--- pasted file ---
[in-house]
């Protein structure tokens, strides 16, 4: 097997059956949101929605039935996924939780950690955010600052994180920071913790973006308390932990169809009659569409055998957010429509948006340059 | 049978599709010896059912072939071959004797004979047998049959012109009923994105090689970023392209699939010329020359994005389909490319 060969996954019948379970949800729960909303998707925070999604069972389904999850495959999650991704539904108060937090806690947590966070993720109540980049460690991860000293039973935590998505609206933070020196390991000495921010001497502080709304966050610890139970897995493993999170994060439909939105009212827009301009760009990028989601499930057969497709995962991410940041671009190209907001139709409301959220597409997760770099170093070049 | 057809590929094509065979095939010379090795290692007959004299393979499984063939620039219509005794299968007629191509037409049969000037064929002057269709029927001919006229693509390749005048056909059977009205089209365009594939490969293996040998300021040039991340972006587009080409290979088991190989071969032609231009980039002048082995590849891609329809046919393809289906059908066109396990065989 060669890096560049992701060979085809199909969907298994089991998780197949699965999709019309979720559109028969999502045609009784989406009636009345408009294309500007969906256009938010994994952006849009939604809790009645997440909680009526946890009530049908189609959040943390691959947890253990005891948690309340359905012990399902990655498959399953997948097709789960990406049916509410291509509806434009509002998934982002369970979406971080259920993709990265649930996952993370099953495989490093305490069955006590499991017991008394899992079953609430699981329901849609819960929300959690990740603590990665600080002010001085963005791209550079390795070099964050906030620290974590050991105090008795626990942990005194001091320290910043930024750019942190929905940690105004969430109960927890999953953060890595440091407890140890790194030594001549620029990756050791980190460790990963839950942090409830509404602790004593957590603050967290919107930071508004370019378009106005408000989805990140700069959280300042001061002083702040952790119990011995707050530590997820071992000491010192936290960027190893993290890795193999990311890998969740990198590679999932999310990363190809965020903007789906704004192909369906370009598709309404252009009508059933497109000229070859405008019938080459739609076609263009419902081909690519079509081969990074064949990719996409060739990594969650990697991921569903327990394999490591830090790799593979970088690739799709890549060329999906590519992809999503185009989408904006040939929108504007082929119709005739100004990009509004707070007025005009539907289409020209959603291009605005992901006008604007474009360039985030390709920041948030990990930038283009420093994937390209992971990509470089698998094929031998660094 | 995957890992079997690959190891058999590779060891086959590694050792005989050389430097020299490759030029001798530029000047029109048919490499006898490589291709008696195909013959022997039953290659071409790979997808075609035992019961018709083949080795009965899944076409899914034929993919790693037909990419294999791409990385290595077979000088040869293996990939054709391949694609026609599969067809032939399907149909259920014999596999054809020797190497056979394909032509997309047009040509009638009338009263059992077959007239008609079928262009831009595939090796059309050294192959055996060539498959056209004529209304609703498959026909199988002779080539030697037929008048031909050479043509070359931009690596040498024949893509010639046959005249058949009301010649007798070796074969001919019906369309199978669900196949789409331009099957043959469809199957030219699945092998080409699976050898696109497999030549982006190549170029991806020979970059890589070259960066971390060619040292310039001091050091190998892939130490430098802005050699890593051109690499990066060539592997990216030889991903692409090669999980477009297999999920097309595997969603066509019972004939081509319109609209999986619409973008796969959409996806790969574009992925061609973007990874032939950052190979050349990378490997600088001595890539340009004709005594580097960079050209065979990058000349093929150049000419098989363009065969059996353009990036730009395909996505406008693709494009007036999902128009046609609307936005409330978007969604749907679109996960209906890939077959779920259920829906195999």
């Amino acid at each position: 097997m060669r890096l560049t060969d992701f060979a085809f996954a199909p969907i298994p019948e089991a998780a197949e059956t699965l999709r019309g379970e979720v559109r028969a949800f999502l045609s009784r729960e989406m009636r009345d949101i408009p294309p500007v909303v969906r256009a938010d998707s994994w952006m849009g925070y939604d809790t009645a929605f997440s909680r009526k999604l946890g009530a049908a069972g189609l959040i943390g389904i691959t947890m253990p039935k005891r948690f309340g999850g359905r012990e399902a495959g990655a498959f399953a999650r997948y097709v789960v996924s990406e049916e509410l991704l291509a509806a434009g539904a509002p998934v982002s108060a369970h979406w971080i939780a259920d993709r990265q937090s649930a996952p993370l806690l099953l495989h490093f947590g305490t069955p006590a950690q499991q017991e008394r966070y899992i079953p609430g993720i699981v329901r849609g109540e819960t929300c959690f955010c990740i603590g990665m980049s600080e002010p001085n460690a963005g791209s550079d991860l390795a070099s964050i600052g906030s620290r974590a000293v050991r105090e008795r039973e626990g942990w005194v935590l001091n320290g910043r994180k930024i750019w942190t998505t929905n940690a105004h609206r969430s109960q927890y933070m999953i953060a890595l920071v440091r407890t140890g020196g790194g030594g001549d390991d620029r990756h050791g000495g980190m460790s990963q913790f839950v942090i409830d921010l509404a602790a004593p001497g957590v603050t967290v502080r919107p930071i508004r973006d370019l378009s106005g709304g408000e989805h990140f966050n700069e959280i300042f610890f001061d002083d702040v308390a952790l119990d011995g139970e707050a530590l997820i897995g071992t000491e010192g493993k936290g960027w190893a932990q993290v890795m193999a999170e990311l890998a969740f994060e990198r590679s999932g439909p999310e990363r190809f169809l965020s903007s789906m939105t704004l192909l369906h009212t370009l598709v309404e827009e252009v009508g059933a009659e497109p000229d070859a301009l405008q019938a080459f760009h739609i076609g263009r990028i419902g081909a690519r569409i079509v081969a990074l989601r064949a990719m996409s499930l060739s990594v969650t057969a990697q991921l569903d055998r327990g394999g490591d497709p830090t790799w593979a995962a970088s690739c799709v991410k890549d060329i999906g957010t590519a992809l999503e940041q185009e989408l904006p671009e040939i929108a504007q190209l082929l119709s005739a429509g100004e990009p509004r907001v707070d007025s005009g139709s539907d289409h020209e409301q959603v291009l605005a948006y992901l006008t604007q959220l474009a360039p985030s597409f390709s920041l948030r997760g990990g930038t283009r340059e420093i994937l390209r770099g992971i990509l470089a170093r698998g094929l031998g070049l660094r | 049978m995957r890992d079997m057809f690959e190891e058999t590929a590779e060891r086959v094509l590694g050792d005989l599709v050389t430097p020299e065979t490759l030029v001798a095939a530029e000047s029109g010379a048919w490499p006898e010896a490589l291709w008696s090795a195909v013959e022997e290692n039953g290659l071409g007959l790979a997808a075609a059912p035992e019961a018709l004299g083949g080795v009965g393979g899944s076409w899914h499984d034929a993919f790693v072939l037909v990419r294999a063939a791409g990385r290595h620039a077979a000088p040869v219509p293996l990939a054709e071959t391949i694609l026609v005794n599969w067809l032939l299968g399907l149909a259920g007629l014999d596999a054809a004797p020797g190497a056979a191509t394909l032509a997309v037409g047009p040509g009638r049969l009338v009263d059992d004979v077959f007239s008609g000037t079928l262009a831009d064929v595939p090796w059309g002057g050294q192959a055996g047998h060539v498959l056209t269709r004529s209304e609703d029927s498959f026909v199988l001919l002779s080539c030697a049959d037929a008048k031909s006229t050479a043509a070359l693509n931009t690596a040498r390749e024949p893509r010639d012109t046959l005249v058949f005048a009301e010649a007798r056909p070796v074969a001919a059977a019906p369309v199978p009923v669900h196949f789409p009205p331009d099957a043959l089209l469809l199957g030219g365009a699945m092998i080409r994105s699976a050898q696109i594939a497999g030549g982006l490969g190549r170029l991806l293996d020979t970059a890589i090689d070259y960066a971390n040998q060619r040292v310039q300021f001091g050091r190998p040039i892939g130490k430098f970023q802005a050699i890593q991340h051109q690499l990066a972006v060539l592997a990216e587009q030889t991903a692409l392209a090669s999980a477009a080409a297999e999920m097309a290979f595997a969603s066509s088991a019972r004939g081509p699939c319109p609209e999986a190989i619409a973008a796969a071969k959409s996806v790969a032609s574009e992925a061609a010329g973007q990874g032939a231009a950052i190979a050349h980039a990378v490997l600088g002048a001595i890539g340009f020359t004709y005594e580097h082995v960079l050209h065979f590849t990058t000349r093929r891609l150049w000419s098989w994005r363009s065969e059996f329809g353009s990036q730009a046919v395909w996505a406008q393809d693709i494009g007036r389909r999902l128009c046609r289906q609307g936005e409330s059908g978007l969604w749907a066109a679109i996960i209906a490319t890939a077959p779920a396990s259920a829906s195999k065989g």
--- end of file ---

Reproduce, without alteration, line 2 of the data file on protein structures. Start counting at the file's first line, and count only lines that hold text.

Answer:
């Protein structure tokens, strides 16, 4: 097997059956949101929605039935996924939780950690955010600052994180920071913790973006308390932990169809009659569409055998957010429509948006340059 | 049978599709010896059912072939071959004797004979047998049959012109009923994105090689970023392209699939010329020359994005389909490319 060969996954019948379970949800729960909303998707925070999604069972389904999850495959999650991704539904108060937090806690947590966070993720109540980049460690991860000293039973935590998505609206933070020196390991000495921010001497502080709304966050610890139970897995493993999170994060439909939105009212827009301009760009990028989601499930057969497709995962991410940041671009190209907001139709409301959220597409997760770099170093070049 | 057809590929094509065979095939010379090795290692007959004299393979499984063939620039219509005794299968007629191509037409049969000037064929002057269709029927001919006229693509390749005048056909059977009205089209365009594939490969293996040998300021040039991340972006587009080409290979088991190989071969032609231009980039002048082995590849891609329809046919393809289906059908066109396990065989 060669890096560049992701060979085809199909969907298994089991998780197949699965999709019309979720559109028969999502045609009784989406009636009345408009294309500007969906256009938010994994952006849009939604809790009645997440909680009526946890009530049908189609959040943390691959947890253990005891948690309340359905012990399902990655498959399953997948097709789960990406049916509410291509509806434009509002998934982002369970979406971080259920993709990265649930996952993370099953495989490093305490069955006590499991017991008394899992079953609430699981329901849609819960929300959690990740603590990665600080002010001085963005791209550079390795070099964050906030620290974590050991105090008795626990942990005194001091320290910043930024750019942190929905940690105004969430109960927890999953953060890595440091407890140890790194030594001549620029990756050791980190460790990963839950942090409830509404602790004593957590603050967290919107930071508004370019378009106005408000989805990140700069959280300042001061002083702040952790119990011995707050530590997820071992000491010192936290960027190893993290890795193999990311890998969740990198590679999932999310990363190809965020903007789906704004192909369906370009598709309404252009009508059933497109000229070859405008019938080459739609076609263009419902081909690519079509081969990074064949990719996409060739990594969650990697991921569903327990394999490591830090790799593979970088690739799709890549060329999906590519992809999503185009989408904006040939929108504007082929119709005739100004990009509004707070007025005009539907289409020209959603291009605005992901006008604007474009360039985030390709920041948030990990930038283009420093994937390209992971990509470089698998094929031998660094 | 995957890992079997690959190891058999590779060891086959590694050792005989050389430097020299490759030029001798530029000047029109048919490499006898490589291709008696195909013959022997039953290659071409790979997808075609035992019961018709083949080795009965899944076409899914034929993919790693037909990419294999791409990385290595077979000088040869293996990939054709391949694609026609599969067809032939399907149909259920014999596999054809020797190497056979394909032509997309047009040509009638009338009263059992077959007239008609079928262009831009595939090796059309050294192959055996060539498959056209004529209304609703498959026909199988002779080539030697037929008048031909050479043509070359931009690596040498024949893509010639046959005249058949009301010649007798070796074969001919019906369309199978669900196949789409331009099957043959469809199957030219699945092998080409699976050898696109497999030549982006190549170029991806020979970059890589070259960066971390060619040292310039001091050091190998892939130490430098802005050699890593051109690499990066060539592997990216030889991903692409090669999980477009297999999920097309595997969603066509019972004939081509319109609209999986619409973008796969959409996806790969574009992925061609973007990874032939950052190979050349990378490997600088001595890539340009004709005594580097960079050209065979990058000349093929150049000419098989363009065969059996353009990036730009395909996505406008693709494009007036999902128009046609609307936005409330978007969604749907679109996960209906890939077959779920259920829906195999």